• Delete a provision classifying certain payments as improper payments [F.S. § 713.13 (1)(c)]; and
  • Revise the notice of commencement form and building permit card and application to conform to changes made by act and to provide additional warning [F.S. § 713.13 (1)(d) and F.S. § 713.135 (1)(a)].

The proposed changes were first introduced on the House side in the form of HB 0889 by State Representative Mike Fasano (R) of District 36 (in Pasco County). An identical bill, SB 1136, was introduced days later on the Senate side by State Senator Arthenia Joyner (D) of District 19 (comprising parts of Pinellas, Hillsborough, and Manatee counties). Both bills were referred to their respective judiciary subcommittees where they remained through the close of the Regular Session.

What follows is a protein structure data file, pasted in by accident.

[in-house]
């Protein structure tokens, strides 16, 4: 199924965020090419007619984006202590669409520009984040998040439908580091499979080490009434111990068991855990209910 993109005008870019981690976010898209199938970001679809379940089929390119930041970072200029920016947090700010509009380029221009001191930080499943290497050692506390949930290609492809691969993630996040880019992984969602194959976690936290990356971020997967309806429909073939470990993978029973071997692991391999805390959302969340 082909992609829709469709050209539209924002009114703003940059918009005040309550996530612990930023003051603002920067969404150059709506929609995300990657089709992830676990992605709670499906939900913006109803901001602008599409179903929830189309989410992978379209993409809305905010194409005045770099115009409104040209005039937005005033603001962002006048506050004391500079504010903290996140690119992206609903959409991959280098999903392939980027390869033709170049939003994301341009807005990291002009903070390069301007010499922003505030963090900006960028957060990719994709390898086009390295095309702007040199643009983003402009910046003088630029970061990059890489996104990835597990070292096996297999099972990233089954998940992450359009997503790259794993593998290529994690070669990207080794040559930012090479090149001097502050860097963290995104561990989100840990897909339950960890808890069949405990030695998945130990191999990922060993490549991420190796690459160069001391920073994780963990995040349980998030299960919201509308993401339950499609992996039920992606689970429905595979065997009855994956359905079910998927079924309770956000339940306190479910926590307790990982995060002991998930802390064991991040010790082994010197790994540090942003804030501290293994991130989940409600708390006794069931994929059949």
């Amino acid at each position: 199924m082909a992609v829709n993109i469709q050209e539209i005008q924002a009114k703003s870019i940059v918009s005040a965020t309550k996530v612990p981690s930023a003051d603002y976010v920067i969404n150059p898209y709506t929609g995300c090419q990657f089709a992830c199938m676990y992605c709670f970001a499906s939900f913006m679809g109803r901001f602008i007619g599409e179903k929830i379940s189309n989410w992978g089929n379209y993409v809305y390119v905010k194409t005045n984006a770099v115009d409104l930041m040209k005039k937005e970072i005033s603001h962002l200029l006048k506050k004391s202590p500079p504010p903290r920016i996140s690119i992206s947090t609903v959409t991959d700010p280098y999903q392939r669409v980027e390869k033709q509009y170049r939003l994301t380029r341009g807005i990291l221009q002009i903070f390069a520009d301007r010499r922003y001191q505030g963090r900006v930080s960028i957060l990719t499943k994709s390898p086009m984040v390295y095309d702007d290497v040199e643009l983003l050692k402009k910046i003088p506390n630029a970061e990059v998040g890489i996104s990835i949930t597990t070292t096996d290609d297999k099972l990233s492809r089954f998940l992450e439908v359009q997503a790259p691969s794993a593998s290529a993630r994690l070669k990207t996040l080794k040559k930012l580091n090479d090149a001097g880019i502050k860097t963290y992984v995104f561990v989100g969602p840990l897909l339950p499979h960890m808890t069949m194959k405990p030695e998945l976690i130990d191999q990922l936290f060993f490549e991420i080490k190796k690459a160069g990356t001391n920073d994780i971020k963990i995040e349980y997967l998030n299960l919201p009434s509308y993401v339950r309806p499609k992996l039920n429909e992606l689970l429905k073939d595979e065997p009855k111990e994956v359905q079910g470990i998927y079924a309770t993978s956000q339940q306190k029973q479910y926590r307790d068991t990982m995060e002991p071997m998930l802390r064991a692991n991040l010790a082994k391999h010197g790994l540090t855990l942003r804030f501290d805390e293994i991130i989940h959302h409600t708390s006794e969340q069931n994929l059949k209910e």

The changes contemplated by the now-deceased bills were small but significant. Currently contracts for construction of 1 to 4 residential units and over $2,500.00, are required to contain a notice provision that states, among other things, that an Owner should, as part of the contract, stipulate that, “before any payment is made [the] Contractor is required to provide [Owner] with a written release of lien from any person or company that has provided a ‘Notice to Owner’” as contemplated by F.S. 713.06(2)(a). The proposed legislation would have revised the notice provision to advise an owner to stipulate that the Contractor provide the Owner and Owner’s Lender with a written release prior to each payment along with a notarized list of persons or companies owed money for the payment being made, along with their respective addresses and phone